Figure 7.1 presents a schematic diagram of the system used to simulate conventional and high purity oxygen activated sludge systems. All influent and all biomass recycle enters the first bioreactor and passes from bioreactor to bioreactor down the chain. For the purposes of this chapter, the bioreactors were considered to be of equal volume, but different residence time distributions can be attained by using bioreactors of different size.1* The influent flow rate used in simulations was 1000 m'/day and the volume of each bioreactor was 50 m,' giving a total system volume of 250 m' and a system hydraulic residence time (HRT) of 6 hr, which is a value commonly used in practice. The biomass recycle flow rate was fixed at 500 m'/day. unless otherwise specified, giving a recycle ratio, a(F, /F), of 0.5, which is also commonly used in practice. All bioreactors are aerobic and the dissolved oxygen concentration was controlled at 2.0 mg/L in each, thereby eliminating denitrification. This concentration was chosen because it is easily and economically achieved in practice and allows unhindered nitrification, as shown in Figure 6.7.
To allow direct comparison to the results in Chapter 6, the characteristics of the influent were assumed to be those listed in Table 6.6 and the values of the kinetic and stoichiometric coefficients of the biomass growing on that influent were assumed to be those in Table 6.3.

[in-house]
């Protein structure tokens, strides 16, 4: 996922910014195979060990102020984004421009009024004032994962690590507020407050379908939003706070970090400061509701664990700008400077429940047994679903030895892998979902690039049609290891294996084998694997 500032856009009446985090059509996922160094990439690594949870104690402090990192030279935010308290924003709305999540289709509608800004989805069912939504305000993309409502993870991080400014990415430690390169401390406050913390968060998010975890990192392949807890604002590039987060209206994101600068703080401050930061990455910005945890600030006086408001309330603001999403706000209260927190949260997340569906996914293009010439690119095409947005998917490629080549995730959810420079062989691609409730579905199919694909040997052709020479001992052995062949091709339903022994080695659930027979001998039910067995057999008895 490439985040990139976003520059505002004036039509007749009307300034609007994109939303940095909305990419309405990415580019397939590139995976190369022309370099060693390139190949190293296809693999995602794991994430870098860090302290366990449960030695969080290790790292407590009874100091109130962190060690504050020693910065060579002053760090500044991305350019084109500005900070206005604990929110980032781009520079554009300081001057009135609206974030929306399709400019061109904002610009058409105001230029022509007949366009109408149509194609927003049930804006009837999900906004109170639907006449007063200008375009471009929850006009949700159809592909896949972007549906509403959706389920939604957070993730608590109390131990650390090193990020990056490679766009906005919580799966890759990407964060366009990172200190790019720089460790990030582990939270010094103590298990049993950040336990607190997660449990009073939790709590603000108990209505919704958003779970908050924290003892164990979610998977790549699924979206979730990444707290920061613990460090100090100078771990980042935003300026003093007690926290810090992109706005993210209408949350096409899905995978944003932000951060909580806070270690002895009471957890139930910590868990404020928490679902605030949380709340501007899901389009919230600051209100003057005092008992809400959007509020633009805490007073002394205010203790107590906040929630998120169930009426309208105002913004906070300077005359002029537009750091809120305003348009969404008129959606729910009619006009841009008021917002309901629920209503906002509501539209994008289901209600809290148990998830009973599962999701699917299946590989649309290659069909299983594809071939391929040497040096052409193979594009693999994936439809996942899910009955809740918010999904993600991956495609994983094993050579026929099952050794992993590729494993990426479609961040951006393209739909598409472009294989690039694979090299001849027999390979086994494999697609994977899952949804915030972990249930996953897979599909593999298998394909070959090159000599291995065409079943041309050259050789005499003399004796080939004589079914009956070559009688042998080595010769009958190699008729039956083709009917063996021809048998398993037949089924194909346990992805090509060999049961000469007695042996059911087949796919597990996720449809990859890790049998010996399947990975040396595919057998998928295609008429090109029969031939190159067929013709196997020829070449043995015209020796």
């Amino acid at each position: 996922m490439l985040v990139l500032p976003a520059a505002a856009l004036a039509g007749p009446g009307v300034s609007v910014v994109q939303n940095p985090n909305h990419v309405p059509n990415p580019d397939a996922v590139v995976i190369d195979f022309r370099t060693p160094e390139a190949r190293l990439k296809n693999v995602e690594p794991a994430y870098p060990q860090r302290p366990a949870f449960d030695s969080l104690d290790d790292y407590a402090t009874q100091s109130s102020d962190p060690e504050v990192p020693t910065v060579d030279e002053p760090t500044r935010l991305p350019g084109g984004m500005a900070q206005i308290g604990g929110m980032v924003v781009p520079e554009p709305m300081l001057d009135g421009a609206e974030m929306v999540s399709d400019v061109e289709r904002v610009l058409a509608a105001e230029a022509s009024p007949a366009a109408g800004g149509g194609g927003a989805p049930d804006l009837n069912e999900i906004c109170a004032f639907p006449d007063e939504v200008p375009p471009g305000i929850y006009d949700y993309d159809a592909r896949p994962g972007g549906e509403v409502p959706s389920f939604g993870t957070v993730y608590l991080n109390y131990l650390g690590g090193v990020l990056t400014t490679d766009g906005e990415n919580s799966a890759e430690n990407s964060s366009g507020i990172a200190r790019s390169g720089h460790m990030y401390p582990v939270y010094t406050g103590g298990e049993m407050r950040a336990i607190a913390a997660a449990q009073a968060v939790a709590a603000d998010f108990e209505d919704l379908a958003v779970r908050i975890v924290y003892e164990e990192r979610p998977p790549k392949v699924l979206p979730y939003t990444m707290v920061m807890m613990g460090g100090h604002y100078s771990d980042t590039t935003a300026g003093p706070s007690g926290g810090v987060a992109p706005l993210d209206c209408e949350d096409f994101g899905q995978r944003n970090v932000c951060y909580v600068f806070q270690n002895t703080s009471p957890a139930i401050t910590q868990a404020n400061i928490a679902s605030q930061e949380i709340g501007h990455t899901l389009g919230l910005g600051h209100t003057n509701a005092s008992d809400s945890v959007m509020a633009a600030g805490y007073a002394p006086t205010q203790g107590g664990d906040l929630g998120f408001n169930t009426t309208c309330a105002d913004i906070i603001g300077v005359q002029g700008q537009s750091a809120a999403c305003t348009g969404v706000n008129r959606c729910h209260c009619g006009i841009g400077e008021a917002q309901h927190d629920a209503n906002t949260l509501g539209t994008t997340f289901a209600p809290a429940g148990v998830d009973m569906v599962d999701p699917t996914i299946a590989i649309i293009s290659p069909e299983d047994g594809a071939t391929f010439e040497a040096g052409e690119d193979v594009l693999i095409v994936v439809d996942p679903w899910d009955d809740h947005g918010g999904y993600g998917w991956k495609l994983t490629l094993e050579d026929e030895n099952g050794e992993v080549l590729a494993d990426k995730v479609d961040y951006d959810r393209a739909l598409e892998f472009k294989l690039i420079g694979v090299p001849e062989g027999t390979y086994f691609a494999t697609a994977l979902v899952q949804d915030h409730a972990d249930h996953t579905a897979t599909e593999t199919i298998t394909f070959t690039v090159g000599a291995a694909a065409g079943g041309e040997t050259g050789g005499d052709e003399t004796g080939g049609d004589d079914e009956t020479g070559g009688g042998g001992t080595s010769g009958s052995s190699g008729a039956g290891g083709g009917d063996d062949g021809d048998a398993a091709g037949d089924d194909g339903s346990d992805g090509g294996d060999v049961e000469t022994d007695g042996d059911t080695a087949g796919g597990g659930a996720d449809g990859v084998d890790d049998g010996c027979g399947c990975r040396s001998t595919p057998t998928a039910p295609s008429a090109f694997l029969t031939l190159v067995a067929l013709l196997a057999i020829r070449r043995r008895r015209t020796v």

The effect of SRT on the steady-state performance of the tanks-in-series reactor system is given by the solid curves in Figure 7.2, which show the concentrations in the last bioreactor of the chain, and represent the concentrations entering the final settler. For comparison, the dashed curves show the performance of a single CSTR with a volume equal to the total system volume of the chain, i.e., the systems have the same HRT. Because the influent to the systems contains particulate organic matter, simulations were only performed at SRTs in excess of one day.
The most striking thing about the curves in Figure 7.2 is that although the biomass and MLSS concentrations in the two systems are essentially the same, the tanks-in-series system achieves slightly better effluent quality, with lower concentra-
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